Thursday, October 31, 2013

Huguenot Torte - A Charleston dessert

Deepavali is just around the corner. Food blogs are rich with an amazing array of sweets and savories. Mostly I end up making a couple of sweets and a savory here and there. I would love to make Gulab Jamuns like may ammayee made them which is what I miss about the festival. There is still time left so maybe it might happen perhaps.

Happy Deepavali!

The advantages of working from home are many. Chief among them being the ability to catch my favorite day time shows. No No not those shows. A steady diet of that will send me straight to the mental asylum in record time. I am talking about a particular one - The Chew on ABC. The hosts are not annoying and there are 5 of them which makes it easier on the eyes as well. There are not too many recipes that they make that I want to try at home but a couple of weeks ago I caught a show where the Lee Brothers were showing a so easy to make torte.

I first heard of the Lee Brothers on the NPR show linked above and have been meaning to buy their book. While listening to the show did not make me rush up and cook the torte, watching them do it on TV sure did. "The Lee Bros. Charleston Kitchen" is a book about Southern Cooking and Charleston in particular. One should love their food a LOT to spend time and effort to bring out a book like that. I am totally cool with that.

Beat the egg till frothy. Mix in the dry ingredients and Vanilla.
Chopped apples and roasted pecans.
All the ingredients mixed and batter poured into the prepared pan.
Out of the oven and ready to be served.

What describes Huguenot Torte is best explained in the NPR show by Matt,
"Huguenot torte has this nice meringue-like crisp top, but then a sludgy caramel and apple and pecan bottom to it," Matt says. "It's got flour but tons of leavening — so it just puffs up in the oven, then collapses and creates this very interesting and uniquely Charleston dessert."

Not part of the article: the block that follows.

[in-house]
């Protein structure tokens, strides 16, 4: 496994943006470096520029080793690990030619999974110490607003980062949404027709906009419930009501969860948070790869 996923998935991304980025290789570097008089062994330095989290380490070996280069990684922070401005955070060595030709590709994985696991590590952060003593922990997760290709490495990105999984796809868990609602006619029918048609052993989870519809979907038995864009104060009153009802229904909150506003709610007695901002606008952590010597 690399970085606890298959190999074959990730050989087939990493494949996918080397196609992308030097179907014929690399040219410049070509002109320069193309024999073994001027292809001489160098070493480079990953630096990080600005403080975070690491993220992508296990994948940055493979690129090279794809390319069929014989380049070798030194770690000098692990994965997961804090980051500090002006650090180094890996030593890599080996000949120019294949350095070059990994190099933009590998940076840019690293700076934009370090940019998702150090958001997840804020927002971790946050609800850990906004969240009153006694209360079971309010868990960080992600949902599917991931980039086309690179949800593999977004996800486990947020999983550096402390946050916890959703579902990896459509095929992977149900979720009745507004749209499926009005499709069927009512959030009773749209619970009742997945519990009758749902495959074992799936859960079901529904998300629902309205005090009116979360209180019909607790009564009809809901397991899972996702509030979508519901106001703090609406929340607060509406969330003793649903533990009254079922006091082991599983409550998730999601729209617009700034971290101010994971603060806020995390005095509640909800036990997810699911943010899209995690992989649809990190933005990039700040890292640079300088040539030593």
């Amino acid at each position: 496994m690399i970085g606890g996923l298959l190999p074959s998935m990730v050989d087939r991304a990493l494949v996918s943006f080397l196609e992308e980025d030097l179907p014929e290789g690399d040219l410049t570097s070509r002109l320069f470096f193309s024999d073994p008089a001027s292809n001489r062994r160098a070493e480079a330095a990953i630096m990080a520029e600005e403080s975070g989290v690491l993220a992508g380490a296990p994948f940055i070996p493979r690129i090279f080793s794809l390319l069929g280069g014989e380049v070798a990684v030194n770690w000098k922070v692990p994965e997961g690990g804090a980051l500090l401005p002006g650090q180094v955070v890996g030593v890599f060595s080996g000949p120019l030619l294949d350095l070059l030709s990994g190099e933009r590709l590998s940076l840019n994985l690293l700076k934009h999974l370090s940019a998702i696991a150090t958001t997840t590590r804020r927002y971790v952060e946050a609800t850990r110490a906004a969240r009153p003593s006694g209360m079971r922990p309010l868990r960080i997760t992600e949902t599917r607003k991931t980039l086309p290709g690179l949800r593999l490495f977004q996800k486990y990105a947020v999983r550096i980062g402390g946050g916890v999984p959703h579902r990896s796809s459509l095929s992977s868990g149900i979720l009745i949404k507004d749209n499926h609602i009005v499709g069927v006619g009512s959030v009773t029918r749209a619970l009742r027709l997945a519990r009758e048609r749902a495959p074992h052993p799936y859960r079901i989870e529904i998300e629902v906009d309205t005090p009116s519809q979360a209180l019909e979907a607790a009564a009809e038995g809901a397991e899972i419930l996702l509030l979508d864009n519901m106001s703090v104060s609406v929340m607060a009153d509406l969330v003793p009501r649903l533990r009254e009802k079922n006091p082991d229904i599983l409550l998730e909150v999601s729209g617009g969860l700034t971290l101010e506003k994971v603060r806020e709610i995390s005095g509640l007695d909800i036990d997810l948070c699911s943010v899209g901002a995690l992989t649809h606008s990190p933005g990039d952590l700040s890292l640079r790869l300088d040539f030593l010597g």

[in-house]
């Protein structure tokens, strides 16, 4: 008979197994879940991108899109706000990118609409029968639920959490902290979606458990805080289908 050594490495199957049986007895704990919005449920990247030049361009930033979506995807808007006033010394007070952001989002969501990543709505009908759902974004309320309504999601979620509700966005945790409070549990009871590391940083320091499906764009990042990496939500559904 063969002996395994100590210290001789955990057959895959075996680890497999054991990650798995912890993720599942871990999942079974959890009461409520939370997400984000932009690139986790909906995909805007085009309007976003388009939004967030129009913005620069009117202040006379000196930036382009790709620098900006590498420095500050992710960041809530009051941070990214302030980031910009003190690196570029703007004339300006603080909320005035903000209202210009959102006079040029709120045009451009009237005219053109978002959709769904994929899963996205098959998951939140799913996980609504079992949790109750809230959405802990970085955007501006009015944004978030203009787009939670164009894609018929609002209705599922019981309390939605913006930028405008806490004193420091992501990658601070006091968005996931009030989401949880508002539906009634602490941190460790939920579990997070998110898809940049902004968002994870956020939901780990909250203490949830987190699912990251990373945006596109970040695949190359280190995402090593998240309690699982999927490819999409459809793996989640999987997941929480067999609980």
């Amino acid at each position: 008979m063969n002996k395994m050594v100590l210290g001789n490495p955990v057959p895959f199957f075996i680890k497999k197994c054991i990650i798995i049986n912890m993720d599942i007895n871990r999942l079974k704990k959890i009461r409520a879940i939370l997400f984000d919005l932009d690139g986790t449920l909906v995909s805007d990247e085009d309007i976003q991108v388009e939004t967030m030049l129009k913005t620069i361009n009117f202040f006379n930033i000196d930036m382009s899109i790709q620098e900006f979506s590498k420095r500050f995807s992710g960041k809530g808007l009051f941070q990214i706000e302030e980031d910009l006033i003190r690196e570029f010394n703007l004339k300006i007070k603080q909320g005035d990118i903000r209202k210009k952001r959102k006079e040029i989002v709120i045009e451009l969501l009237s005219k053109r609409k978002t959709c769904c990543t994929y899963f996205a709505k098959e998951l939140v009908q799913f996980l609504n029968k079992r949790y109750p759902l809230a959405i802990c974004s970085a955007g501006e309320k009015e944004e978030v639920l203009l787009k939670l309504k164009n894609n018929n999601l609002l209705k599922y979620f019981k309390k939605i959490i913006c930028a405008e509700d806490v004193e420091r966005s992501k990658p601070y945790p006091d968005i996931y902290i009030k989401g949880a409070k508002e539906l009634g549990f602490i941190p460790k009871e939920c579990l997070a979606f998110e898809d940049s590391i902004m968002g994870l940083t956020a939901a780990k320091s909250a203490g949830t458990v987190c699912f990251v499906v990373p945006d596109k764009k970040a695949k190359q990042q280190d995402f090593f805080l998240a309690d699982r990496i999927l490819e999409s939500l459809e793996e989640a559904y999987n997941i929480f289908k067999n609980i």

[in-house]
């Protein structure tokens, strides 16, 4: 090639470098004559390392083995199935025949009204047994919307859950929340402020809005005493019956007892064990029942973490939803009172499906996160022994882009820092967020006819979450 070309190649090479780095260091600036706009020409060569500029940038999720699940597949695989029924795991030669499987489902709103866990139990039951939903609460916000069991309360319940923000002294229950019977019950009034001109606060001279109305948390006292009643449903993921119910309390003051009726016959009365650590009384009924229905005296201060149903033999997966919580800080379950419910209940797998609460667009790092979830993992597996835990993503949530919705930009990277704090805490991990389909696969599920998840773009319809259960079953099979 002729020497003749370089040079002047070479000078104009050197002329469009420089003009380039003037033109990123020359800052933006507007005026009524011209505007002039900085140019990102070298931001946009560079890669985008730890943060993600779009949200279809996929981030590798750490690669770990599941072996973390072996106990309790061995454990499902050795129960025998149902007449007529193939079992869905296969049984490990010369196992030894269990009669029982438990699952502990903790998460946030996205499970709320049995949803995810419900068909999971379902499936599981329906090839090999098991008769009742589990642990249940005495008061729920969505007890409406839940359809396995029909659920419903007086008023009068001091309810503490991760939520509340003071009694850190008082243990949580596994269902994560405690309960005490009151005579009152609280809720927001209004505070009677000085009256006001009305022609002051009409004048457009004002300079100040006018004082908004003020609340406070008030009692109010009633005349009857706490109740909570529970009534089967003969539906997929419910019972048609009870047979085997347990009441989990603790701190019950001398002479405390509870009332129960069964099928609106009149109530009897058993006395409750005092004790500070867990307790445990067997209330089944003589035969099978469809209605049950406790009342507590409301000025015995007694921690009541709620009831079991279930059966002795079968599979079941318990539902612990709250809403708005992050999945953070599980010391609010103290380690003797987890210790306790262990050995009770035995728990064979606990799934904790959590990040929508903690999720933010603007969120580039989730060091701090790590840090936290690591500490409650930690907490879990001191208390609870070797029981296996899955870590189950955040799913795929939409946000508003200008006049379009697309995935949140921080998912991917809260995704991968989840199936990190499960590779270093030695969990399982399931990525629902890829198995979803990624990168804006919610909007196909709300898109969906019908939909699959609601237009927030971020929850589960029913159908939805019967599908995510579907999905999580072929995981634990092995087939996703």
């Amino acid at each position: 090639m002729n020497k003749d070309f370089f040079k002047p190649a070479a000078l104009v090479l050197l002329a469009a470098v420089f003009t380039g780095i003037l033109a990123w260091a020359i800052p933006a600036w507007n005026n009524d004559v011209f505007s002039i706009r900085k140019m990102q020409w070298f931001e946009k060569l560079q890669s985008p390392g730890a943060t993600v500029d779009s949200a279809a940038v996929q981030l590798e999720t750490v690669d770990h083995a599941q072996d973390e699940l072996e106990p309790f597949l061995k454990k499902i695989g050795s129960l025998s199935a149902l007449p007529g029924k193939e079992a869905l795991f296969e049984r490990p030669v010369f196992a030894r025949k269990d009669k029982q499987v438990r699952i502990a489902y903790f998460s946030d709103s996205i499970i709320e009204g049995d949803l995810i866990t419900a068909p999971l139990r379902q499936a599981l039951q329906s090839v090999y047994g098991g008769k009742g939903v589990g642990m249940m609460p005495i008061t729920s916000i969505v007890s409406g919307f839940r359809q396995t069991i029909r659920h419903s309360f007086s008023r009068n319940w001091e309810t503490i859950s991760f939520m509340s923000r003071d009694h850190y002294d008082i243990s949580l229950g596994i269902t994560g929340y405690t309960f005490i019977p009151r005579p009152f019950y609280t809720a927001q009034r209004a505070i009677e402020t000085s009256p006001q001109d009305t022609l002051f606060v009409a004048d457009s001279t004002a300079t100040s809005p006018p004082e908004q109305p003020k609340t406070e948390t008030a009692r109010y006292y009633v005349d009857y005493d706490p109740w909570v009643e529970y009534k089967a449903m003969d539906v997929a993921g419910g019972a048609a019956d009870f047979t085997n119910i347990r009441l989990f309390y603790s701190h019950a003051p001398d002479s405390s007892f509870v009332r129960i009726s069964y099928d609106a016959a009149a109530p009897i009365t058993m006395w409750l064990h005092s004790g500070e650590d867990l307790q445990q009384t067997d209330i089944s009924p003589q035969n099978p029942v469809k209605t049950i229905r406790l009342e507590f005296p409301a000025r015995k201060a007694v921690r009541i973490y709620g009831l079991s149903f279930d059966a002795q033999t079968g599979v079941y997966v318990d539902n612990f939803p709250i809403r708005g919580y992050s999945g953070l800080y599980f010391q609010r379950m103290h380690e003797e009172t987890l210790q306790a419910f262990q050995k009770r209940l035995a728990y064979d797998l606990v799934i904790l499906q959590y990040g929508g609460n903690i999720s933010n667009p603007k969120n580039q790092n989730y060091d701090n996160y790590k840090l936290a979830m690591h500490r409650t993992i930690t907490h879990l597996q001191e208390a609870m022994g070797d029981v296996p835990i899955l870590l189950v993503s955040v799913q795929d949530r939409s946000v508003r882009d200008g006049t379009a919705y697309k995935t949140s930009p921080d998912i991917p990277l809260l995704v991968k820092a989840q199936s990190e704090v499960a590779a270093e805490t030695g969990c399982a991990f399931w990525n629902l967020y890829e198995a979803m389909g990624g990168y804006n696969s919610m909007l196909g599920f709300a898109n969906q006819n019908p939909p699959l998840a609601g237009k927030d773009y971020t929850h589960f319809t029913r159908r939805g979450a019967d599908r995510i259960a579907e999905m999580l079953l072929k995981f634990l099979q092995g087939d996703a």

It takes almost minimal time and effort and the ingredients were all in and around my pantry and it was done in record time. It is easily one of my favorite baked products to date. DD who helped me make it was absolutely delighted when she saw the results and needless to says it disappeared while it was still warm. And yes it was exactly how it is described above.

This might be a nice one to try for Deepavali but it has eggs. So if that is not OK do give this a try for Thanksgiving. I bet your family will be very happy.

What exactly is a Huguenot Torte you might ask? The history is pretty interesting as well, again from the NPR article

Until relatively recently, Charlestonians believed that this confection, as the title might suggest, came to Charleston with the French Huguenots, who settled in the city in the eighteenth century, and that it was a rustic cousin of elegant p√Ętisseries. But in the 1990s, the culinary historian and Lowcountry native John Martin Taylor tracked down the woman to whom the recipe is attributed in Charleston Receipts, and learned that she'd encountered the dish as "Ozark Pudding" while visiting relatives in Arkansas in the 1940s. She had brought the recipe back to Charleston, and put the dessert on the menu of the Huguenot Tavern, where she was a cook.